What is local trucking like?

Discussion in 'Questions From New Drivers' started by aaron8925, Jun 20, 2024.

  1. aaron8925

    aaron8925 Bobtail Member

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    Now that I have 2 years experience driving (OTR), I am interested in switching to local. Probably some sort of tanker work. But in OTR the life is obviously very different, like the commute is just getting out of bed and hopping in the driver seat. In local work, is it normal to put in 14 hour days? I don't know if I could stand that for long, it seems unreasonable to have just 10 hours between shifts considering you have to commute both ways, sleep, eat, etc. I would appreciate anyone who could share their experiences switching to local or what a normal day is like for them.
     
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  3. tscottme

    tscottme Road Train Member

    10-12 hour days are pretty normal for local or home-daily jobs. You must have a minimum of 10 hours off between work shifts. You often see the same city over & over & over. You also commute from home to work reporting location twice per day. Some jobs it is easier to be off on weekends & some jobs You will work nights until some lifer on day shift retires. It depends on company, location, customers.
     
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  4. Bud A.

    Bud A. Road Train Member

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    Only local job I've had was Monday through Friday, usually 10 hours, occasionally 12, a few times 16 hours. It was flatbed no tarp hauling steel to one of two different galvanizers, then hauling galvanized steel back. Sometimes loads were small parts to a different welding facility, then finished product back. Rarely I would haul finished product to a job site. Usually drove less than 400 miles a day.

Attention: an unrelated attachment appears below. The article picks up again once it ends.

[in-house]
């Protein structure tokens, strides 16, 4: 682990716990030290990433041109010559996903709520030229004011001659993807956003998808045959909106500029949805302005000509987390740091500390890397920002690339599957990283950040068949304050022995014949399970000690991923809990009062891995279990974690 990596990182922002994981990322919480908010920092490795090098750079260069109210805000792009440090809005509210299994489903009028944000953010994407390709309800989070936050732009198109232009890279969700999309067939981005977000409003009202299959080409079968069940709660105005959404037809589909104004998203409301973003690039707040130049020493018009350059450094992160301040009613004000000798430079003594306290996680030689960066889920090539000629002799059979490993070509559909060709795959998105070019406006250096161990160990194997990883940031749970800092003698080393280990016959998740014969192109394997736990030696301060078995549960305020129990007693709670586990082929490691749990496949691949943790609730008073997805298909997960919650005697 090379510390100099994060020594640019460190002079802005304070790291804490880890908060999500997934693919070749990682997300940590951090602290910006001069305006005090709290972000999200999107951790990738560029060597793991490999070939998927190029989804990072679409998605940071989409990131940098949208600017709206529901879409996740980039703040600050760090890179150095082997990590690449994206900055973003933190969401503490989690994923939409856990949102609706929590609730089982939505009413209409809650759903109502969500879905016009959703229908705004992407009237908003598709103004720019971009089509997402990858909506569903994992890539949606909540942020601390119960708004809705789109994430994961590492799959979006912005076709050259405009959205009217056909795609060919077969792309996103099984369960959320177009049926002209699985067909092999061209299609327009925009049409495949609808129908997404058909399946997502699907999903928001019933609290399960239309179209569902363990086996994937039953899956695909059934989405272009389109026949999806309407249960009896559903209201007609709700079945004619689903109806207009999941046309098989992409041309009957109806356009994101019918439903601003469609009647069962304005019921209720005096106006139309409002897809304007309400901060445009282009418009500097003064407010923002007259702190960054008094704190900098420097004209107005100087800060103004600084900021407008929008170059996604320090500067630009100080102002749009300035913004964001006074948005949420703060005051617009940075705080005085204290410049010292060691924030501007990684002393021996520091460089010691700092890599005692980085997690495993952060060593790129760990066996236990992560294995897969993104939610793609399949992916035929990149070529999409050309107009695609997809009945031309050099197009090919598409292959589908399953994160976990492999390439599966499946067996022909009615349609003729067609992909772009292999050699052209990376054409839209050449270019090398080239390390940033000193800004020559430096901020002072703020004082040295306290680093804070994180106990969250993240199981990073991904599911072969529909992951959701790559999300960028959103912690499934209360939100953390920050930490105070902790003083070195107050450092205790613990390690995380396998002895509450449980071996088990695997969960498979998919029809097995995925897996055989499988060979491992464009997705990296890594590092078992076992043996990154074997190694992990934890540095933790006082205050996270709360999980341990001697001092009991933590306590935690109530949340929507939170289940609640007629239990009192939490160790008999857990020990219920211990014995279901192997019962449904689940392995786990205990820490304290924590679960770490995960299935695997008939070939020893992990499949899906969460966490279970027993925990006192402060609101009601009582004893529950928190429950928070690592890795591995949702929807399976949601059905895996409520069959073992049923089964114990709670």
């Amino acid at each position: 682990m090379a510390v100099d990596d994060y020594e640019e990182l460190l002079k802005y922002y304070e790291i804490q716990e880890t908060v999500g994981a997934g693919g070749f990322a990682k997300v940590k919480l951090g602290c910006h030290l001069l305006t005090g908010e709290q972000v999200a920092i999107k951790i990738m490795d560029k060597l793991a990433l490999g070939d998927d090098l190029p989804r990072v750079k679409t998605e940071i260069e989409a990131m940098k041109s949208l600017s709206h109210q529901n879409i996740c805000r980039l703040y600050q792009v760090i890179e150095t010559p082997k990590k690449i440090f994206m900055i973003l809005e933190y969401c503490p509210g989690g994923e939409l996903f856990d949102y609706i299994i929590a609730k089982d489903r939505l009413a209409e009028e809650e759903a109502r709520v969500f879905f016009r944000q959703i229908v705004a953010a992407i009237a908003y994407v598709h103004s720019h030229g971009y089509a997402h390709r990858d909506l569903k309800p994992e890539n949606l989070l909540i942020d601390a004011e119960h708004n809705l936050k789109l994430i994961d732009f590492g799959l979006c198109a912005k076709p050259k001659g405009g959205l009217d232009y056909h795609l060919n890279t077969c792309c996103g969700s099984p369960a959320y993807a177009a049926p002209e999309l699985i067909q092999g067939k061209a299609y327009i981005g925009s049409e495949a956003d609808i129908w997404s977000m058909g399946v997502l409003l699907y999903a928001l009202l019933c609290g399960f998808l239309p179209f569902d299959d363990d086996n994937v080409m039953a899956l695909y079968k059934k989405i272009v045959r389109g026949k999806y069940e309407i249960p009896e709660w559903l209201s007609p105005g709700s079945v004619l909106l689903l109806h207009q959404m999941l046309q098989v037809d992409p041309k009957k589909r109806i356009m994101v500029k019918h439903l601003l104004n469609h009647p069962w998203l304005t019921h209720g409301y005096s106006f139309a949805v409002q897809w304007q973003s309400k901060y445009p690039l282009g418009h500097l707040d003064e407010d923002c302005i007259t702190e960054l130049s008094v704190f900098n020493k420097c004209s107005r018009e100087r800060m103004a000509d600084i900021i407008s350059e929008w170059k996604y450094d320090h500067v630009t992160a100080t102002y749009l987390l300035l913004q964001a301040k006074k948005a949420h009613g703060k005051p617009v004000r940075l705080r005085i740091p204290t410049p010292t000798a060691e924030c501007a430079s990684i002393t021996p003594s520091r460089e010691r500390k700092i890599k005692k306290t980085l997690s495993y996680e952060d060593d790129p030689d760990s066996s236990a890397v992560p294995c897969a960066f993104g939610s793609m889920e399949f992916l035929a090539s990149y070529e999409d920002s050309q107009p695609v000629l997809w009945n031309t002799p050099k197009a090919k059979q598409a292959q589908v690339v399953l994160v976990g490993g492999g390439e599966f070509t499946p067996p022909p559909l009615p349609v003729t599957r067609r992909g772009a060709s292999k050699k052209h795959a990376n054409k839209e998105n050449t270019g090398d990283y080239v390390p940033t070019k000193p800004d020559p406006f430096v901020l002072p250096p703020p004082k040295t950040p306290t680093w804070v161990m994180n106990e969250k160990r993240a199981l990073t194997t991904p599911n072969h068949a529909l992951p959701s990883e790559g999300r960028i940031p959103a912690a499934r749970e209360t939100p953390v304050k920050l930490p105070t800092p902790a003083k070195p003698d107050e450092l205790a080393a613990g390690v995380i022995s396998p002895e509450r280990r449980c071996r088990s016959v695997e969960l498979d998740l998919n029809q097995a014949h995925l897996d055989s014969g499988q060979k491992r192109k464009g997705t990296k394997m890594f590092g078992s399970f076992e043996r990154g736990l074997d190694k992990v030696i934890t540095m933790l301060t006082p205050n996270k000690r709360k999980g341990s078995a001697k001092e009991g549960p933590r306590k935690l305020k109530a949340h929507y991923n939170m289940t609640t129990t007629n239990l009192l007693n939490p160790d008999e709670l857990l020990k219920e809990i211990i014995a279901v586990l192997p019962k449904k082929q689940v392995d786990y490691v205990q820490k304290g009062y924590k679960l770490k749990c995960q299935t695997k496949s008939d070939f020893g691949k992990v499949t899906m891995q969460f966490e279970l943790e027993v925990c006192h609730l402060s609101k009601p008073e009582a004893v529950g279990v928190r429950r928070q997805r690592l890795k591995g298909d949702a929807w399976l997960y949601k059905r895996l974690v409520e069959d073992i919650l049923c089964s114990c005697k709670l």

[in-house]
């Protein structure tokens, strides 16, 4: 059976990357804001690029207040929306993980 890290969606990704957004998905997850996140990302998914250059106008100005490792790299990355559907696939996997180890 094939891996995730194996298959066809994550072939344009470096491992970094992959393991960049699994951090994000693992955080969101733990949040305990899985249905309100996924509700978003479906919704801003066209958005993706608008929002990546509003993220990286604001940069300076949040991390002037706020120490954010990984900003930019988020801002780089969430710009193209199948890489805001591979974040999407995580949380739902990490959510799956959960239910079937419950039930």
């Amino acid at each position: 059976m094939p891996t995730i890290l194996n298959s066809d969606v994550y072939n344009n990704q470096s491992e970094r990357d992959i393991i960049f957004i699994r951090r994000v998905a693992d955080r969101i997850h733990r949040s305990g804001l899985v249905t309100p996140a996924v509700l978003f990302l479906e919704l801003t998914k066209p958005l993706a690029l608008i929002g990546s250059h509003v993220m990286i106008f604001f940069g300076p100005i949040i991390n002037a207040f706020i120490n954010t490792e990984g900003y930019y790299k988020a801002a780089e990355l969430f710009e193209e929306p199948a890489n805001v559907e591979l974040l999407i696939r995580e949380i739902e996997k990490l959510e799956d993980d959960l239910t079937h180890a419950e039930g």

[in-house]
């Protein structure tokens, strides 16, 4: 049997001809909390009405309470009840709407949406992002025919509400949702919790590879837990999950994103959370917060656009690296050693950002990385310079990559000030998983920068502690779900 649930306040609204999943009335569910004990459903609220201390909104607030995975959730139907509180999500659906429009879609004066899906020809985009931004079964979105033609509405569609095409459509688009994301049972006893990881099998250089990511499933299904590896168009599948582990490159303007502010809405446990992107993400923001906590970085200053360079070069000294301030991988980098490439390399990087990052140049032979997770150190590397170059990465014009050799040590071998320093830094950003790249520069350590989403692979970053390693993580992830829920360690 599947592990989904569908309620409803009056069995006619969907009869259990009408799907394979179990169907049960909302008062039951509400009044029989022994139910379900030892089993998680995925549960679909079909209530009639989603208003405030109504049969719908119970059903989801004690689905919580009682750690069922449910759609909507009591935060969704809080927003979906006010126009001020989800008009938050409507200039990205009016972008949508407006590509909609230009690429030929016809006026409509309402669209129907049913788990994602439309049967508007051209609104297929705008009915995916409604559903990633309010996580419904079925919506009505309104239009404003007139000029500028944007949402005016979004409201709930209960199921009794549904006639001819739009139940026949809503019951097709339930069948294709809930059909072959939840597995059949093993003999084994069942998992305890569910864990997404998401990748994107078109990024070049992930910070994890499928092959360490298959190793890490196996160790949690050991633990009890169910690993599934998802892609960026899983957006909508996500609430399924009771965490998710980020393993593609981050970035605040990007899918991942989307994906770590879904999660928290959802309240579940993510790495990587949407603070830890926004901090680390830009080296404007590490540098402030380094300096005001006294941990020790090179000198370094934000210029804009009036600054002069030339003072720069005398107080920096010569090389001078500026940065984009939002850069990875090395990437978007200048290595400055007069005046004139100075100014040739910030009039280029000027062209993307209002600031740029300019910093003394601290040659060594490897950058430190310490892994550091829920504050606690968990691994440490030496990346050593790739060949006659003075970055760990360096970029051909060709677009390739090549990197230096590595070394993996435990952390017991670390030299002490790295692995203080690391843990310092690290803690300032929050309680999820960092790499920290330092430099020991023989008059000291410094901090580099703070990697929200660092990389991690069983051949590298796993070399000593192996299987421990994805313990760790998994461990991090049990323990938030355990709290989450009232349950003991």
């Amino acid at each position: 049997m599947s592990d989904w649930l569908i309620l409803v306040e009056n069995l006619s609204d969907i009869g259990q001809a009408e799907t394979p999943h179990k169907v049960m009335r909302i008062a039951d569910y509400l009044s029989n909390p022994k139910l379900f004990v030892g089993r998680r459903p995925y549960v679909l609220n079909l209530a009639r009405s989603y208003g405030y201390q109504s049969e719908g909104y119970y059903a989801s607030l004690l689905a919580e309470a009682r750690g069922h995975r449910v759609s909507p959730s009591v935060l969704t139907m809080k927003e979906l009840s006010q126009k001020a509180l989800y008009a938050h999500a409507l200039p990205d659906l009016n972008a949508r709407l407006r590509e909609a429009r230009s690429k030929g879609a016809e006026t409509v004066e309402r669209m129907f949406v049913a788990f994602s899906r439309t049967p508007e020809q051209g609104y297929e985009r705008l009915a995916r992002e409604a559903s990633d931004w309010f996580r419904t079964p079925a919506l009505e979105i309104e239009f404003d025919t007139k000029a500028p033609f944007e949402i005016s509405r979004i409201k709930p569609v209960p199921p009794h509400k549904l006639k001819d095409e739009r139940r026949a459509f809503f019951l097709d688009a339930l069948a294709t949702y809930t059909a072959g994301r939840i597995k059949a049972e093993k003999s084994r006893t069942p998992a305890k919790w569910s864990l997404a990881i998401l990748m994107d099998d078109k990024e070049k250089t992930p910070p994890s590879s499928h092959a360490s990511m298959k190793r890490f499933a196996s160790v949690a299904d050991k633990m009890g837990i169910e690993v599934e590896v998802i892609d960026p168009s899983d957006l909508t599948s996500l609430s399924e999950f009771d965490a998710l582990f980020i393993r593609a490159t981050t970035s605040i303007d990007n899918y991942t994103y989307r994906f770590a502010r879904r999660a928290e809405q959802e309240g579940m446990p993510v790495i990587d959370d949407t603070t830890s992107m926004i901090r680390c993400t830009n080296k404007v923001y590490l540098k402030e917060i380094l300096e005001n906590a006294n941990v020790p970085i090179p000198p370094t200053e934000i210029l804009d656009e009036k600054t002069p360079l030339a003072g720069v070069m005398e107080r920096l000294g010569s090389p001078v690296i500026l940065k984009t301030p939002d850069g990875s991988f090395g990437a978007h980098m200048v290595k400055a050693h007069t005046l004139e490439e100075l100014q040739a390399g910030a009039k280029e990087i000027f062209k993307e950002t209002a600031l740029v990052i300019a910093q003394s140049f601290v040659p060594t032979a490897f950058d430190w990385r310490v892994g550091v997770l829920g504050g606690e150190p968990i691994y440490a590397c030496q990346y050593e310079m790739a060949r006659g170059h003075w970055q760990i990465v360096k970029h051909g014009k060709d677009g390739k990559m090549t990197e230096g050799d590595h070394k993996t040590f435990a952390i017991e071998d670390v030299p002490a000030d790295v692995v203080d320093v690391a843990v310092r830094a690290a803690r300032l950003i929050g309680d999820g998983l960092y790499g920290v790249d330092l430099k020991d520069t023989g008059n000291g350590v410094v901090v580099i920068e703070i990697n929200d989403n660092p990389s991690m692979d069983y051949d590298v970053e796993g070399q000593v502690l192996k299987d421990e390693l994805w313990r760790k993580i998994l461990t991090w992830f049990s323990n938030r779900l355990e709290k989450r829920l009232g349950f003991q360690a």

There was generally enough variety that I didn't get too bored, and 95% of the time I was driving rural 2-lane roads, which I liked. I actually needed more hours, which is why I ended up quitting. I was told it would be 60 hours and OT after 40 when I was hired, but it was almost always around 50, rarely 55, never 60. I was almost never really tired like I sometimes get working OTR.

    The commute was short, maybe 20 minutes. Usually started around 0400, done by 1400. It was kind of nice to be home every night and eat real food. I liked most everyone I worked with, which is good when you see the same people every day. It's definitely different than OTR.
     
  5. Powder Joints

    Powder Joints Subjective Prognosticator

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    The biggest deal I can or have seen is the local work has more politics envolved, the other drivers seem to want to make your business there business. They seem to like to drag their feet, alot and give anyone trying to do a good job a hard time, because it makes them look bad. Maybe just my experience, but I ran into it at Pepsi (New Bern Transportation) and Kemira Water Treatments, both seem to have drivers that cryed constantly. Now Working for Lily (Whole Foods) I dod not fond it to be the case at all, the other drivers seem to want to help each other. So you just never know, what inside of a box of choclates till you open it and take a bite. I also found working for Centerline Drivers in Burbank CA to be a really good deal over all.
     
  6. 88 Alpha

    88 Alpha Trucker Forum STAFF Staff Member

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    I'm a local driver and commute 20 minutes to work. Once I clock in, I try to get done with my tasks in 12 hours but it's common for me to do 16 hours once per week. I try to make that 16-hour day the last day of my work week so I don't have to adjust my clock-in time the following morning.

    We had a driver who had a 1-hour commute and was regularly putting in 14 hours so his 10-hour break was only 8 hours long because the commute time was off-duty and considered part of his break. He worked that schedule for a couple of years.